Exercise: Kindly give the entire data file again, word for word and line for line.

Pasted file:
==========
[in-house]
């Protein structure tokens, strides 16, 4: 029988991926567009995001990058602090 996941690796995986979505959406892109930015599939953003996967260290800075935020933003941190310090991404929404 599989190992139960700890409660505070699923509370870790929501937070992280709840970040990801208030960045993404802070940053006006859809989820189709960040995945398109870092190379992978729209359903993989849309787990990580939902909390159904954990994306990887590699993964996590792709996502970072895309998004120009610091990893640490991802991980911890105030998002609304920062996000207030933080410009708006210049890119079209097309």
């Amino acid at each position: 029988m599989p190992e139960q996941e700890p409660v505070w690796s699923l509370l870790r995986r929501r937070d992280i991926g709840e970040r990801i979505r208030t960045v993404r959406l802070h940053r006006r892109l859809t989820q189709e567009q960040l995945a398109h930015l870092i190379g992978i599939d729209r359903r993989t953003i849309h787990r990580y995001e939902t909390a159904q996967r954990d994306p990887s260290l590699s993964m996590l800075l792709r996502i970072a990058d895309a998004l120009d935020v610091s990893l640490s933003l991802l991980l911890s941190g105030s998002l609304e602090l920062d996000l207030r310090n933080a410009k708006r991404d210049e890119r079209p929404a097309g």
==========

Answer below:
[in-house]
């Protein structure tokens, strides 16, 4: 029988991926567009995001990058602090 996941690796995986979505959406892109930015599939953003996967260290800075935020933003941190310090991404929404 599989190992139960700890409660505070699923509370870790929501937070992280709840970040990801208030960045993404802070940053006006859809989820189709960040995945398109870092190379992978729209359903993989849309787990990580939902909390159904954990994306990887590699993964996590792709996502970072895309998004120009610091990893640490991802991980911890105030998002609304920062996000207030933080410009708006210049890119079209097309």
């Amino acid at each position: 029988m599989p190992e139960q996941e700890p409660v505070w690796s699923l509370l870790r995986r929501r937070d992280i991926g709840e970040r990801i979505r208030t960045v993404r959406l802070h940053r006006r892109l859809t989820q189709e567009q960040l995945a398109h930015l870092i190379g992978i599939d729209r359903r993989t953003i849309h787990r990580y995001e939902t909390a159904q996967r954990d994306p990887s260290l590699s993964m996590l800075l792709r996502i970072a990058d895309a998004l120009d935020v610091s990893l640490s933003l991802l991980l911890s941190g105030s998002l609304e602090l920062d996000l207030r310090n933080a410009k708006r991404d210049e890119r079209p929404a097309g």